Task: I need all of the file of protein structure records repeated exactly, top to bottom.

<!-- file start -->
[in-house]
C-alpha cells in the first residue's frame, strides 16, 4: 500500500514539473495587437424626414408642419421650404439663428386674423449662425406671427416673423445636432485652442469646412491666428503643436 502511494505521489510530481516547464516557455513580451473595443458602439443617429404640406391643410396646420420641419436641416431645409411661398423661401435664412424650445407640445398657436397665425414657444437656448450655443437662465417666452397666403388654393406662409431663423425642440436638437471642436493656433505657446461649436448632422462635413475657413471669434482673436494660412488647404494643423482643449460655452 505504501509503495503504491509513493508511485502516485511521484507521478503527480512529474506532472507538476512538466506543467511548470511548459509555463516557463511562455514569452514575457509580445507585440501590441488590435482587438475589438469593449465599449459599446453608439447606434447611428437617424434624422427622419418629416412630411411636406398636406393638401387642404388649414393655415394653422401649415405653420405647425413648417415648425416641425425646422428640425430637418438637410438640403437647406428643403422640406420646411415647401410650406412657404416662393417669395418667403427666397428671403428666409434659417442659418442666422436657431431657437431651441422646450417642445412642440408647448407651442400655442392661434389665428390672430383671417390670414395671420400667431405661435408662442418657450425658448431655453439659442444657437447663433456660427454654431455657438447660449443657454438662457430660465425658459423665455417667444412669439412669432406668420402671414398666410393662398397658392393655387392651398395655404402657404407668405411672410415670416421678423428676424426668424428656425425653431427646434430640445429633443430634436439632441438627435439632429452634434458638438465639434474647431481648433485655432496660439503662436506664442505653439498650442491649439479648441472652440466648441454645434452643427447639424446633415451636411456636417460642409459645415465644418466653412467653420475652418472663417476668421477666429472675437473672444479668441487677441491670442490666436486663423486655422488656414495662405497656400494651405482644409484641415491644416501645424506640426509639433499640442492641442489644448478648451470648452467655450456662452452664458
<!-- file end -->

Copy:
[in-house]
C-alpha cells in the first residue's frame, strides 16, 4: 500500500514539473495587437424626414408642419421650404439663428386674423449662425406671427416673423445636432485652442469646412491666428503643436 502511494505521489510530481516547464516557455513580451473595443458602439443617429404640406391643410396646420420641419436641416431645409411661398423661401435664412424650445407640445398657436397665425414657444437656448450655443437662465417666452397666403388654393406662409431663423425642440436638437471642436493656433505657446461649436448632422462635413475657413471669434482673436494660412488647404494643423482643449460655452 505504501509503495503504491509513493508511485502516485511521484507521478503527480512529474506532472507538476512538466506543467511548470511548459509555463516557463511562455514569452514575457509580445507585440501590441488590435482587438475589438469593449465599449459599446453608439447606434447611428437617424434624422427622419418629416412630411411636406398636406393638401387642404388649414393655415394653422401649415405653420405647425413648417415648425416641425425646422428640425430637418438637410438640403437647406428643403422640406420646411415647401410650406412657404416662393417669395418667403427666397428671403428666409434659417442659418442666422436657431431657437431651441422646450417642445412642440408647448407651442400655442392661434389665428390672430383671417390670414395671420400667431405661435408662442418657450425658448431655453439659442444657437447663433456660427454654431455657438447660449443657454438662457430660465425658459423665455417667444412669439412669432406668420402671414398666410393662398397658392393655387392651398395655404402657404407668405411672410415670416421678423428676424426668424428656425425653431427646434430640445429633443430634436439632441438627435439632429452634434458638438465639434474647431481648433485655432496660439503662436506664442505653439498650442491649439479648441472652440466648441454645434452643427447639424446633415451636411456636417460642409459645415465644418466653412467653420475652418472663417476668421477666429472675437473672444479668441487677441491670442490666436486663423486655422488656414495662405497656400494651405482644409484641415491644416501645424506640426509639433499640442492641442489644448478648451470648452467655450456662452452664458